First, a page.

Yaning Zheng ◽  
Sheng Ma ◽  
Qiaomu Huang ◽  
Yu Fang ◽  
Hongjin Tan ◽  

Background: The Phase III clinical trial of the non-steroidal mineralocorticoid receptor antagonist finerenone (BAY 94-8862) has been completed, aiming to investigate renal and cardiovascular (CV) outcomes in type 2 diabetes (T2D) with chronic kidney disease (CKD). However, the efficacy and safety of finerenone in renal function remain controversial. The purpose of this study was to explore the efficacy and safety of finerenone in treating the patients with diabetic kidney disease (DKD). Methods: Databases of PubMed, Cochrane Library, Embase, and Web of Science were searched for randomized controlled trials (RCTs) on patients with DKD receiving finerenone treatment from inception to September 2021. Data including patient characteristics and interested outcomes were extracted, and the dichotomous data and continuous variables were evaluated using risk ratio (RR) with 95% confidence intervals (CIs) and mean differences (MD) with 95% CIs, respectively. Results: A total of 4 RCTs involving 13945 patients were included in this meta-analysis. Analysis results demonstrated that patients receiving finerenone showed a significant decrease in changing urinary albumin-to-creatinine ratio (UACR) from baseline (MD: ﹣0.30; 95%CI [﹣0.33, ﹣0.27] P=0.46, I2=0%) (P<0.05). The number of patients with ≥40% reduction in estimated glomerular filtration rate (eGFR) from baseline in the finerenone group was significantly smaller than that in the placebo group (RR: 0.85; 95%CI [0.78, 0.93] P=0.60, I2=0%) (P<0.05). No difference was found in adverse events between the finerenone and placebo groups (RR: 1.00; 95%CI [0.98, 1.01] P = 0.94, I2=0%) (P=0.65). The incidence of hyperkalemia was higher in the finerenone group than that in the placebo group (RR: 2.03; 95%CI [1.83, 2.26] P = 0.95, I2=0%) (P<0.05). Conclusion: Finerenone contributes to the reduction of UACR and can ameliorate the deterioration of renal function in patients with T2D and CKD. The higher risk of hyperkalemia was found in the finerenone group compared with placebo, however, there was no difference in the risk of overall adverse events.

2022 ◽  
pp. 1-9
Joseph Stavas ◽  
David Gerber ◽  
Steven G. Coca ◽  
Arnold L. Silva ◽  
Ashley Johns ◽  

<b><i>Background:</i></b> Cell therapies explore unmet clinical needs of patients with chronic kidney disease with the potential to alter the pathway toward end-stage kidney disease. We describe the design and baseline patient characteristics of a phase II multicenter clinical trial utilizing the novel renal autologous cell therapy (REACT), by direct kidney parenchymal injection via the percutaneous approach in adults with type 2 diabetic kidney disease (T2DKD), to delay or potentially avoid renal replacement therapy. <b><i>Design:</i></b> The study conducted a prospective, multicenter, randomized control, open-label, phase II clinical trial between an active treatment group (ATG) receiving REACT from the beginning of the trial and a contemporaneous deferred treatment group (DTG) receiving standard of care for 12 months before crossing over to receive REACT. <b><i>Objectives:</i></b> The objective of this study was to establish the safety and efficacy of 2 REACT injections with computed tomography guidance, into the renal cortex of patients with T2DKD administered 6 months apart, and to compare the longitudinal change in renal function between the ATG and the DTG. <b><i>Setting:</i></b> This was a multicenter study conducted in major US hospitals. <b><i>Patients:</i></b> We enrolled eighty-three adult patients with T2DKD, who have estimated glomerular filtration rates (eGFRs) between 20 and 50 mL/min/1.73 m<sup>2</sup>. <b><i>Methods:</i></b> All patients undergo an image-guided percutaneous kidney biopsy to obtain epithelial phenotype selective renal cells isolated from the kidney tissue that is then expanded ex vivo over 4–6 weeks, resulting in the REACT biologic product. Patients are randomized 1:1 into the ATG or the DTG. Primary efficacy endpoints for both study groups include eGFR measurements at baseline and at 3-month intervals, through 24 months after the last REACT injection. Safety analyses include biopsy-related complications, REACT injection, and cellular-related adverse events. The study utilizes Good Clinical and Manufacturing Practices and a Data and Safety Monitoring Board. The sample size confers a statistical power of 80% to detect an eGFR change in the ATG compared to the DTG at 24 months with an α = 0.05. <b><i>Limitations:</i></b> Blinding cannot occur due to the intent to treat procedure, biopsy in both groups, and open trial design. <b><i>Conclusion:</i></b> This multicenter phase II randomized clinical trial is designed to determine the efficacy and safety of REACT in improving or stabilizing renal function among patients with T2DKD stages 3a–4.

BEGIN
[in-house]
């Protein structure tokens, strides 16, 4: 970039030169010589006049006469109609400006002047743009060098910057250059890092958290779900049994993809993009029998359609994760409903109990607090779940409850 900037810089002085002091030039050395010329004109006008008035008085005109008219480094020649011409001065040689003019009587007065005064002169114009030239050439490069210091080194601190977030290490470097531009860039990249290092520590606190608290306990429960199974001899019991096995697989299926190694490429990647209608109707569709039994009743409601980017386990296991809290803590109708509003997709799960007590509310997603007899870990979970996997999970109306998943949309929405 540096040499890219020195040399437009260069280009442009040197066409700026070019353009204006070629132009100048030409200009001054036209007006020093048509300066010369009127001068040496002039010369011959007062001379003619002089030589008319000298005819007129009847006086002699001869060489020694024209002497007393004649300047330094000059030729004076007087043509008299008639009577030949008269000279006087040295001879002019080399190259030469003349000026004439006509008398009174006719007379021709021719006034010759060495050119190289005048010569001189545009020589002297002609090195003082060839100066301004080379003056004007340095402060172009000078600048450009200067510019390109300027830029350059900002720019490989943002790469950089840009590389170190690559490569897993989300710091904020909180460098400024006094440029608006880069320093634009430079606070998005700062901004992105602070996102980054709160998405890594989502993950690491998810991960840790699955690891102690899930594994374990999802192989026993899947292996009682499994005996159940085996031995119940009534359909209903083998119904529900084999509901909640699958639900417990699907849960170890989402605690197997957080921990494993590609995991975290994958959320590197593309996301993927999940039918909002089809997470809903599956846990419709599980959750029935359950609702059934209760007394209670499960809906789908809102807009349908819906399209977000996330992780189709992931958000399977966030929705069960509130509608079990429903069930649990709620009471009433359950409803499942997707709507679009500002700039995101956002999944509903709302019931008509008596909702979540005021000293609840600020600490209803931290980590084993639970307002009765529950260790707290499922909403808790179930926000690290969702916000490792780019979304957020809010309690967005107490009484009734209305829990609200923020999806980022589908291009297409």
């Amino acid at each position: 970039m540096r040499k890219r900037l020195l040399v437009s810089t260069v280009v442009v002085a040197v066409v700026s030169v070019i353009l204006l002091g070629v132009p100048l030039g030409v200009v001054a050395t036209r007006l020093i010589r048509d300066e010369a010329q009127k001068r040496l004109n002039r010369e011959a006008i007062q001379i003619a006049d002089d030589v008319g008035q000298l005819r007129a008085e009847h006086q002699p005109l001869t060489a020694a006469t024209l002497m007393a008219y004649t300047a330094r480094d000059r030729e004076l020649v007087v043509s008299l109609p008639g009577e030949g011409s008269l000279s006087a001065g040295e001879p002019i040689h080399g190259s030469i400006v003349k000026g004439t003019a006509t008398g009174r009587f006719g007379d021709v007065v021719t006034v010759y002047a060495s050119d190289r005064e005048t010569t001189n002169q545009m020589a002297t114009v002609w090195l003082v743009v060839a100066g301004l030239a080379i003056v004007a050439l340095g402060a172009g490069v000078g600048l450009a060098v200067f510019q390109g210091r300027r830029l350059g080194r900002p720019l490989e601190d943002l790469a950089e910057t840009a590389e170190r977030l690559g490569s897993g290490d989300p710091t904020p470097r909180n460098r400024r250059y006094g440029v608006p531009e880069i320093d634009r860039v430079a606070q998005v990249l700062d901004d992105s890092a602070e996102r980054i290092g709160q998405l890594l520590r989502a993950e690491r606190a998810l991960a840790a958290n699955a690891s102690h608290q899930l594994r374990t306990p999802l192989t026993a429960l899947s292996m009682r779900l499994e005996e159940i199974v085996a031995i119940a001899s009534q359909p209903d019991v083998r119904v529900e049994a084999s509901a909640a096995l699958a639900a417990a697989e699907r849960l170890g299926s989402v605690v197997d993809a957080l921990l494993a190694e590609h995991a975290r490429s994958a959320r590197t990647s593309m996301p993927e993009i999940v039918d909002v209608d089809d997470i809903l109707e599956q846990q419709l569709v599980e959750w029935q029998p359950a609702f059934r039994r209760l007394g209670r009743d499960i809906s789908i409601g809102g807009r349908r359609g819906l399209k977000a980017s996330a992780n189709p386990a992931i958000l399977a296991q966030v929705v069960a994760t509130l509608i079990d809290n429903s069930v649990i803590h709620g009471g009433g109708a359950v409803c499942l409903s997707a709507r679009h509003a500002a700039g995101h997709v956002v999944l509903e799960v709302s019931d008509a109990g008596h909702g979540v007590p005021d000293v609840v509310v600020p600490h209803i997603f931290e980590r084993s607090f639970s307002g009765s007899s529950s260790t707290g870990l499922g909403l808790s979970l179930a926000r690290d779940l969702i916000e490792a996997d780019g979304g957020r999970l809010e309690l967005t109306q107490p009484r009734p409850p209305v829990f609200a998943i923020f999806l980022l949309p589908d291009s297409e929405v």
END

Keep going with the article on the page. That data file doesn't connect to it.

2022 ◽  
Vol 23 (2) ◽  
pp. 843
Feng-Chih Kuo ◽  
Chia-Ter Chao ◽  
Shih-Hua Lin